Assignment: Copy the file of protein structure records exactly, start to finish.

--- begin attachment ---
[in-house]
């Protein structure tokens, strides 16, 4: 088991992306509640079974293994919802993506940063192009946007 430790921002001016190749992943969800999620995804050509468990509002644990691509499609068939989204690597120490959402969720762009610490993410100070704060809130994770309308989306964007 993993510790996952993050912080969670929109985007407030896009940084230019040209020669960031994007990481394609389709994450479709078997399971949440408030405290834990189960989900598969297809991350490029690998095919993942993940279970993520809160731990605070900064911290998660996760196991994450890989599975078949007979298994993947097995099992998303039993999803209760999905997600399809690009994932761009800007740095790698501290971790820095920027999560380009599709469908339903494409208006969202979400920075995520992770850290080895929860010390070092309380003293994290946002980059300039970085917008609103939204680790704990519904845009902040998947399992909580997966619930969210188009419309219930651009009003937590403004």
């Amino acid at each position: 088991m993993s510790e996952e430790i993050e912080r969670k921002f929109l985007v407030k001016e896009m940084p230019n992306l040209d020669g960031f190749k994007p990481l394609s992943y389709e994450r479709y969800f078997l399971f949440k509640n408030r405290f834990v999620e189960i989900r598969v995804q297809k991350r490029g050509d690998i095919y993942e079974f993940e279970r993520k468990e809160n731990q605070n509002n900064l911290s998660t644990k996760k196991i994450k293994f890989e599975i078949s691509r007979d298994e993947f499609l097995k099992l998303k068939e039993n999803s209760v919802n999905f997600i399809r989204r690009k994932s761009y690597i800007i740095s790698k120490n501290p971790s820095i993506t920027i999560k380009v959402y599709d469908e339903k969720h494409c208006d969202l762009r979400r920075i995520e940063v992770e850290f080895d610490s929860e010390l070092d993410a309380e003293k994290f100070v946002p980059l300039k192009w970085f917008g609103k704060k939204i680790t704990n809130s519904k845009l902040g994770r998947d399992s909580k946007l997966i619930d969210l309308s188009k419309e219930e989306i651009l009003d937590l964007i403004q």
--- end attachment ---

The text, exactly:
[in-house]
């Protein structure tokens, strides 16, 4: 088991992306509640079974293994919802993506940063192009946007 430790921002001016190749992943969800999620995804050509468990509002644990691509499609068939989204690597120490959402969720762009610490993410100070704060809130994770309308989306964007 993993510790996952993050912080969670929109985007407030896009940084230019040209020669960031994007990481394609389709994450479709078997399971949440408030405290834990189960989900598969297809991350490029690998095919993942993940279970993520809160731990605070900064911290998660996760196991994450890989599975078949007979298994993947097995099992998303039993999803209760999905997600399809690009994932761009800007740095790698501290971790820095920027999560380009599709469908339903494409208006969202979400920075995520992770850290080895929860010390070092309380003293994290946002980059300039970085917008609103939204680790704990519904845009902040998947399992909580997966619930969210188009419309219930651009009003937590403004």
């Amino acid at each position: 088991m993993s510790e996952e430790i993050e912080r969670k921002f929109l985007v407030k001016e896009m940084p230019n992306l040209d020669g960031f190749k994007p990481l394609s992943y389709e994450r479709y969800f078997l399971f949440k509640n408030r405290f834990v999620e189960i989900r598969v995804q297809k991350r490029g050509d690998i095919y993942e079974f993940e279970r993520k468990e809160n731990q605070n509002n900064l911290s998660t644990k996760k196991i994450k293994f890989e599975i078949s691509r007979d298994e993947f499609l097995k099992l998303k068939e039993n999803s209760v919802n999905f997600i399809r989204r690009k994932s761009y690597i800007i740095s790698k120490n501290p971790s820095i993506t920027i999560k380009v959402y599709d469908e339903k969720h494409c208006d969202l762009r979400r920075i995520e940063v992770e850290f080895d610490s929860e010390l070092d993410a309380e003293k994290f100070v946002p980059l300039k192009w970085f917008g609103k704060k939204i680790t704990n809130s519904k845009l902040g994770r998947d399992s909580k946007l997966i619930d969210l309308s188009k419309e219930e989306i651009l009003d937590l964007i403004q």